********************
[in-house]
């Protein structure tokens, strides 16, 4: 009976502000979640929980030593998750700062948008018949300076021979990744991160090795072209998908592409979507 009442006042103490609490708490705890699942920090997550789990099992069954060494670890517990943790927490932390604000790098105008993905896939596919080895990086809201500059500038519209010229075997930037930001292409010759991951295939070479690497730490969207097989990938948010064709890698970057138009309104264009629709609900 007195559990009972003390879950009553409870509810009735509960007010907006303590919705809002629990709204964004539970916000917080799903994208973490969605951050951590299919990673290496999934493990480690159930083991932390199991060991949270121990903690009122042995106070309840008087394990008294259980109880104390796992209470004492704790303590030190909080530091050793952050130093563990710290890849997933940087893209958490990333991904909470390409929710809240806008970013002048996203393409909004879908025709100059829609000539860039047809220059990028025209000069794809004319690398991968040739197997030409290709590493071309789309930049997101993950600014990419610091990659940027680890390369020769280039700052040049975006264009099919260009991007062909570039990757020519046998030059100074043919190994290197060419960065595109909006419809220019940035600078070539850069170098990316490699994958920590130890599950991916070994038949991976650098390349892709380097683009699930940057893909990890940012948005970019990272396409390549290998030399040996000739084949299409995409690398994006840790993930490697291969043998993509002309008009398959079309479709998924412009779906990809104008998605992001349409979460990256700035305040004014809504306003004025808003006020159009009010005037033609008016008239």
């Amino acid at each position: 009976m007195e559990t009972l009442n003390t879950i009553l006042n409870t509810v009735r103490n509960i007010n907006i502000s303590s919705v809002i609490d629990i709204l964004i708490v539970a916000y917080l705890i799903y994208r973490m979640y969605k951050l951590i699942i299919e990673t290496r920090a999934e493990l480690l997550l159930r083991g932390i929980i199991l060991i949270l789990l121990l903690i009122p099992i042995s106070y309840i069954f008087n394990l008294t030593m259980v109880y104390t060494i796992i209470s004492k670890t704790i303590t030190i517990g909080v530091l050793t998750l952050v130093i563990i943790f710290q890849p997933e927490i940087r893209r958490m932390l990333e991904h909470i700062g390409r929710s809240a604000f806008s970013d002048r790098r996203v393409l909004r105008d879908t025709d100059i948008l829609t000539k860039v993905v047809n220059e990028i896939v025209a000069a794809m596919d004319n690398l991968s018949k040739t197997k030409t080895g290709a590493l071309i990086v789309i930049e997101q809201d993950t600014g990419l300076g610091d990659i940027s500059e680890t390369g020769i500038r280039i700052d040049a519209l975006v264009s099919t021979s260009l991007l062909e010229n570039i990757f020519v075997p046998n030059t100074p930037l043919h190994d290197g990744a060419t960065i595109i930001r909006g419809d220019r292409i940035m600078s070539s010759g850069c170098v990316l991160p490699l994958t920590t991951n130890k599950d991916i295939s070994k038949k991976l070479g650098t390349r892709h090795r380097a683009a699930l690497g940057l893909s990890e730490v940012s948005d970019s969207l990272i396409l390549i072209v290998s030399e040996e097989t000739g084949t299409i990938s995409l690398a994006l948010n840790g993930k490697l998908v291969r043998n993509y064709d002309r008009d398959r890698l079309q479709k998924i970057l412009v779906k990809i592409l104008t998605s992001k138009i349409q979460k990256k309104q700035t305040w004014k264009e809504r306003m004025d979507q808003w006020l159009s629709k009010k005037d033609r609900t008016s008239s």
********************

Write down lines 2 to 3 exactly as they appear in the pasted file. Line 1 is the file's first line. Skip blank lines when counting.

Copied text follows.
């Protein structure tokens, strides 16, 4: 009976502000979640929980030593998750700062948008018949300076021979990744991160090795072209998908592409979507 009442006042103490609490708490705890699942920090997550789990099992069954060494670890517990943790927490932390604000790098105008993905896939596919080895990086809201500059500038519209010229075997930037930001292409010759991951295939070479690497730490969207097989990938948010064709890698970057138009309104264009629709609900 007195559990009972003390879950009553409870509810009735509960007010907006303590919705809002629990709204964004539970916000917080799903994208973490969605951050951590299919990673290496999934493990480690159930083991932390199991060991949270121990903690009122042995106070309840008087394990008294259980109880104390796992209470004492704790303590030190909080530091050793952050130093563990710290890849997933940087893209958490990333991904909470390409929710809240806008970013002048996203393409909004879908025709100059829609000539860039047809220059990028025209000069794809004319690398991968040739197997030409290709590493071309789309930049997101993950600014990419610091990659940027680890390369020769280039700052040049975006264009099919260009991007062909570039990757020519046998030059100074043919190994290197060419960065595109909006419809220019940035600078070539850069170098990316490699994958920590130890599950991916070994038949991976650098390349892709380097683009699930940057893909990890940012948005970019990272396409390549290998030399040996000739084949299409995409690398994006840790993930490697291969043998993509002309008009398959079309479709998924412009779906990809104008998605992001349409979460990256700035305040004014809504306003004025808003006020159009009010005037033609008016008239």
């Amino acid at each position: 009976m007195e559990t009972l009442n003390t879950i009553l006042n409870t509810v009735r103490n509960i007010n907006i502000s303590s919705v809002i609490d629990i709204l964004i708490v539970a916000y917080l705890i799903y994208r973490m979640y969605k951050l951590i699942i299919e990673t290496r920090a999934e493990l480690l997550l159930r083991g932390i929980i199991l060991i949270l789990l121990l903690i009122p099992i042995s106070y309840i069954f008087n394990l008294t030593m259980v109880y104390t060494i796992i209470s004492k670890t704790i303590t030190i517990g909080v530091l050793t998750l952050v130093i563990i943790f710290q890849p997933e927490i940087r893209r958490m932390l990333e991904h909470i700062g390409r929710s809240a604000f806008s970013d002048r790098r996203v393409l909004r105008d879908t025709d100059i948008l829609t000539k860039v993905v047809n220059e990028i896939v025209a000069a794809m596919d004319n690398l991968s018949k040739t197997k030409t080895g290709a590493l071309i990086v789309i930049e997101q809201d993950t600014g990419l300076g610091d990659i940027s500059e680890t390369g020769i500038r280039i700052d040049a519209l975006v264009s099919t021979s260009l991007l062909e010229n570039i990757f020519v075997p046998n030059t100074p930037l043919h190994d290197g990744a060419t960065i595109i930001r909006g419809d220019r292409i940035m600078s070539s010759g850069c170098v990316l991160p490699l994958t920590t991951n130890k599950d991916i295939s070994k038949k991976l070479g650098t390349r892709h090795r380097a683009a699930l690497g940057l893909s990890e730490v940012s948005d970019s969207l990272i396409l390549i072209v290998s030399e040996e097989t000739g084949t299409i990938s995409l690398a994006l948010n840790g993930k490697l998908v291969r043998n993509y064709d002309r008009d398959r890698l079309q479709k998924i970057l412009v779906k990809i592409l104008t998605s992001k138009i349409q979460k990256k309104q700035t305040w004014k264009e809504r306003m004025d979507q808003w006020l159009s629709k009010k005037d033609r609900t008016s008239s």